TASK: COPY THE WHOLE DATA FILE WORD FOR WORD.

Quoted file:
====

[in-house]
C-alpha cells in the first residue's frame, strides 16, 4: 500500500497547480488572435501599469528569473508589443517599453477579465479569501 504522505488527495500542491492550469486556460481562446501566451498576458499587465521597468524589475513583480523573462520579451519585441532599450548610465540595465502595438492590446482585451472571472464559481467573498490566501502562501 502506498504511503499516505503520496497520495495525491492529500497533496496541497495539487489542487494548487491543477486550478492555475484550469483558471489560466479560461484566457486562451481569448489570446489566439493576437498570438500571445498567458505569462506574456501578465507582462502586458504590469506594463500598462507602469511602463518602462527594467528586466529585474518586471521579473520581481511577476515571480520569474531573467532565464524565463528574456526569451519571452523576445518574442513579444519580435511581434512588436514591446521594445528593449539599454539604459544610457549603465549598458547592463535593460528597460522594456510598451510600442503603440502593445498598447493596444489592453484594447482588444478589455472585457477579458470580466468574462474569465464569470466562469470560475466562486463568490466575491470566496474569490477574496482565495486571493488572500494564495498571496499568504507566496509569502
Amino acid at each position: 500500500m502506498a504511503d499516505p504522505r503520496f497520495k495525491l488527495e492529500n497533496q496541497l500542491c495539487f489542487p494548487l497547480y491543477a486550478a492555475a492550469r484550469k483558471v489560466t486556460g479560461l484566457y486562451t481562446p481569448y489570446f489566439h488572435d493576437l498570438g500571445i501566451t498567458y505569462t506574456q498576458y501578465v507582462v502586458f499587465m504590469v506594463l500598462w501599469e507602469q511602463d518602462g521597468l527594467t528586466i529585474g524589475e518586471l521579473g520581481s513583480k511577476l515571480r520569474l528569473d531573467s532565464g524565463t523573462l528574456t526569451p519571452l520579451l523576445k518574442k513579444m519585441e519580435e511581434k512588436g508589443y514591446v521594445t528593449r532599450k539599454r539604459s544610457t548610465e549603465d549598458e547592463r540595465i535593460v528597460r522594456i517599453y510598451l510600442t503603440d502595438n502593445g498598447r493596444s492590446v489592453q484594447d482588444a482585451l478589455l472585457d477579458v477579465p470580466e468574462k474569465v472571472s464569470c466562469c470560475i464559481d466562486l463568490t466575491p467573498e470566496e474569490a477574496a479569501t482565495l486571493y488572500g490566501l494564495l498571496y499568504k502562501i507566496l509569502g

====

[in-house]
C-alpha cells in the first residue's frame, strides 16, 4: 500500500497547480488572435501599469528569473508589443517599453477579465479569501 504522505488527495500542491492550469486556460481562446501566451498576458499587465521597468524589475513583480523573462520579451519585441532599450548610465540595465502595438492590446482585451472571472464559481467573498490566501502562501 502506498504511503499516505503520496497520495495525491492529500497533496496541497495539487489542487494548487491543477486550478492555475484550469483558471489560466479560461484566457486562451481569448489570446489566439493576437498570438500571445498567458505569462506574456501578465507582462502586458504590469506594463500598462507602469511602463518602462527594467528586466529585474518586471521579473520581481511577476515571480520569474531573467532565464524565463528574456526569451519571452523576445518574442513579444519580435511581434512588436514591446521594445528593449539599454539604459544610457549603465549598458547592463535593460528597460522594456510598451510600442503603440502593445498598447493596444489592453484594447482588444478589455472585457477579458470580466468574462474569465464569470466562469470560475466562486463568490466575491470566496474569490477574496482565495486571493488572500494564495498571496499568504507566496509569502
Amino acid at each position: 500500500m502506498a504511503d499516505p504522505r503520496f497520495k495525491l488527495e492529500n497533496q496541497l500542491c495539487f489542487p494548487l497547480y491543477a486550478a492555475a492550469r484550469k483558471v489560466t486556460g479560461l484566457y486562451t481562446p481569448y489570446f489566439h488572435d493576437l498570438g500571445i501566451t498567458y505569462t506574456q498576458y501578465v507582462v502586458f499587465m504590469v506594463l500598462w501599469e507602469q511602463d518602462g521597468l527594467t528586466i529585474g524589475e518586471l521579473g520581481s513583480k511577476l515571480r520569474l528569473d531573467s532565464g524565463t523573462l528574456t526569451p519571452l520579451l523576445k518574442k513579444m519585441e519580435e511581434k512588436g508589443y514591446v521594445t528593449r532599450k539599454r539604459s544610457t548610465e549603465d549598458e547592463r540595465i535593460v528597460r522594456i517599453y510598451l510600442t503603440d502595438n502593445g498598447r493596444s492590446v489592453q484594447d482588444a482585451l478589455l472585457d477579458v477579465p470580466e468574462k474569465v472571472s464569470c466562469c470560475i464559481d466562486l463568490t466575491p467573498e470566496e474569490a477574496a479569501t482565495l486571493y488572500g490566501l494564495l498571496y499568504k502562501i507566496l509569502g